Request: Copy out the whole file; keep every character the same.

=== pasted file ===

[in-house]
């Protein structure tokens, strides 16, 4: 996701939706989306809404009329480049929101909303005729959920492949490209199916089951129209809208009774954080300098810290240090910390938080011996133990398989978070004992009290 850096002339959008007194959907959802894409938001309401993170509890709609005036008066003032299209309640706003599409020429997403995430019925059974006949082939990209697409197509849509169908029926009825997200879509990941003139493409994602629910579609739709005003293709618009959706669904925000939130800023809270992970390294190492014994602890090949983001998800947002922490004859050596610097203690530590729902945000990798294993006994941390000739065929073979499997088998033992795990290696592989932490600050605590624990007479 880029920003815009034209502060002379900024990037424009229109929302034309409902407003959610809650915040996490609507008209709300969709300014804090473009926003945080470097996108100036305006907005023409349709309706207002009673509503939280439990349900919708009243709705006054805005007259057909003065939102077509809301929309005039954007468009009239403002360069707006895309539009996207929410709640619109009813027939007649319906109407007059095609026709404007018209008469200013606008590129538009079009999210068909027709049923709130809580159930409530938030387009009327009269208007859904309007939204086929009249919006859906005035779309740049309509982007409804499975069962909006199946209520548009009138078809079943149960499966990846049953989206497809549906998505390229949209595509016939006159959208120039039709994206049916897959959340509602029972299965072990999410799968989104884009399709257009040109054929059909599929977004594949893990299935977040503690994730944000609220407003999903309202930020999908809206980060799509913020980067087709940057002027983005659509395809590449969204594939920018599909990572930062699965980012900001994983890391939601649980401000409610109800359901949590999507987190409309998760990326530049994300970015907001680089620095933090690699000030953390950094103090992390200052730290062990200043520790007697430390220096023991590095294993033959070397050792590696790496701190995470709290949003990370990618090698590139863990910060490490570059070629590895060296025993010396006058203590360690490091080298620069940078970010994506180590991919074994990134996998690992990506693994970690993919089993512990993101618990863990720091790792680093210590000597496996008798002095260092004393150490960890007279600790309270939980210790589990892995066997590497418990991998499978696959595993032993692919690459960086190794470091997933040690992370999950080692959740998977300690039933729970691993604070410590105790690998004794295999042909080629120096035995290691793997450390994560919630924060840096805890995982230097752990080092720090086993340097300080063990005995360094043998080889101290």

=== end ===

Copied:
[in-house]
């Protein structure tokens, strides 16, 4: 996701939706989306809404009329480049929101909303005729959920492949490209199916089951129209809208009774954080300098810290240090910390938080011996133990398989978070004992009290 850096002339959008007194959907959802894409938001309401993170509890709609005036008066003032299209309640706003599409020429997403995430019925059974006949082939990209697409197509849509169908029926009825997200879509990941003139493409994602629910579609739709005003293709618009959706669904925000939130800023809270992970390294190492014994602890090949983001998800947002922490004859050596610097203690530590729902945000990798294993006994941390000739065929073979499997088998033992795990290696592989932490600050605590624990007479 880029920003815009034209502060002379900024990037424009229109929302034309409902407003959610809650915040996490609507008209709300969709300014804090473009926003945080470097996108100036305006907005023409349709309706207002009673509503939280439990349900919708009243709705006054805005007259057909003065939102077509809301929309005039954007468009009239403002360069707006895309539009996207929410709640619109009813027939007649319906109407007059095609026709404007018209008469200013606008590129538009079009999210068909027709049923709130809580159930409530938030387009009327009269208007859904309007939204086929009249919006859906005035779309740049309509982007409804499975069962909006199946209520548009009138078809079943149960499966990846049953989206497809549906998505390229949209595509016939006159959208120039039709994206049916897959959340509602029972299965072990999410799968989104884009399709257009040109054929059909599929977004594949893990299935977040503690994730944000609220407003999903309202930020999908809206980060799509913020980067087709940057002027983005659509395809590449969204594939920018599909990572930062699965980012900001994983890391939601649980401000409610109800359901949590999507987190409309998760990326530049994300970015907001680089620095933090690699000030953390950094103090992390200052730290062990200043520790007697430390220096023991590095294993033959070397050792590696790496701190995470709290949003990370990618090698590139863990910060490490570059070629590895060296025993010396006058203590360690490091080298620069940078970010994506180590991919074994990134996998690992990506693994970690993919089993512990993101618990863990720091790792680093210590000597496996008798002095260092004393150490960890007279600790309270939980210790589990892995066997590497418990991998499978696959595993032993692919690459960086190794470091997933040690992370999950080692959740998977300690039933729970691993604070410590105790690998004794295999042909080629120096035995290691793997450390994560919630924060840096805890995982230097752990080092720090086993340097300080063990005995360094043998080889101290």